I have read Roger Simon for a long time, and I am fully convinced he is passionate about UN reform and deeply appalled by the Oil-for-Food scandal. In West Virginia, we have a saying for gentleman like Roger:
“He’s good people.”
Peter used him because he is a highly visible critic of the UN scandals, and he could address the critics who attack the the UN over the oil-for-food scandal simply because they hate the UN. Makes pretty good sense to me, and guess what? It worked. People are now debating the UN and discussing the good and bad things the UN does.
At any rate, Democrats using this Bolton nomination to weaken the administration are equally wrong, and don’t deny it. You would have to be born yesterday to not recognize that this is, in large part, a test of the administration’s power. If Bolton fails, Democrats will be running around screaming gleefully about Bush being an impotent lame duck, and not out of a deep concern for the UN.
I also believe that it is an absurd idea that Bolton as an Ambassador will somehow sully our reputation. The people overseas screaming about Bolton are the same people out there who wouldn’t be happy with the United States if Jacques Chirac was Bush’s nominee. Does anyone think they would be dancing in the streets in Paris and Cairo if Bush nominated Mario Cuomo? Please.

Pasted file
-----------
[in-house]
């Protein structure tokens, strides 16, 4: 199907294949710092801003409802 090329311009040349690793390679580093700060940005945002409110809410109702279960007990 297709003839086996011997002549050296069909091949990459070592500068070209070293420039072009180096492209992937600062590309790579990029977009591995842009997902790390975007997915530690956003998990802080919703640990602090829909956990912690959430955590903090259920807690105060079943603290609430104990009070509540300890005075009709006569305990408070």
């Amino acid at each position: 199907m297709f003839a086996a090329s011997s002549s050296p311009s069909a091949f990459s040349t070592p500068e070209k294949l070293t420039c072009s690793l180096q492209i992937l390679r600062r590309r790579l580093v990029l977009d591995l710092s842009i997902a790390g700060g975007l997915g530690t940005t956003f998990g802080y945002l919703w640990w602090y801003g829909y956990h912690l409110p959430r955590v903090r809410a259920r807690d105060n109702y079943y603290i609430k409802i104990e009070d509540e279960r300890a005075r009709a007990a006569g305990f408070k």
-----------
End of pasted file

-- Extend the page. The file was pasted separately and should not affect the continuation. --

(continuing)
Wanna test my theory? Without google, who is France’s UN Ambassador? Britain’s? Syria’s? Russia’s? Chile’s? Spain’s? You don’t know, and 99.99% of the world doesn’t either, myself included. And the same number has no clue who the hell Bolton is and they won’t have any more of a clue in 6 months, regardless if he is confirmed or not. The only people who care already hate us, and Bolton isn’t going to change that ONE LICK.
Besides, ambassadors do what the POTUS tells them to do, so they are going to hate our representative regardless. Do you thnk world opinion would have been any different if Mr. Rogers had told them where to go stick their UN Resolutions before the Iraq war rather than having- Cripes. I have already forgotten who our last (current?) UN Ambassador was/is.
So, everyone just pipe down and grow up. If Bolton is confirmed, the UN will survive just fine, and nothing will change. If Bolton is not confirmed, the UN will still be here. Regardless of who is eventually confirmed, I propose we ratchet down the rhetoric, and try to get behind the reforms that Kofi Annan has himself proposed.
We’ll all be better off in the long run.
*** Update ***
More from Pennywit:
First, the Bolton nomination is not that important. While Bolton does represent Washington in the United Nations, “ambassador” seems to be a rather lowly position for the amount of fuss that has been made over him. What can he do in the UN once he gets there? He can’t really “reform” the institution without cooperation from other nations. If he is insufficiently diplomatic, he can be removed from his office quite easily. As ambassador, he has no policy authority authority. The ruckus around him is unjustified…
Overall, I find it appalling that so many in the blogosphere leap immediately to the rhetorical big guns — “traitor,” “backstabber,” “spineless,” “stupid” — for a situation that does not call for it. I know that spinmeisters and hacks on both sides of the aisle want their audiences to believe that every confirmation battle, every issue, is a FIGHT TO THE DEATH, but it just ain’t so.
Relax. Put away the knives. And save the rhetoric for situations where it’s truly warranted.
*** Update ***
Edited when I was reminded in the comments of Jeanne…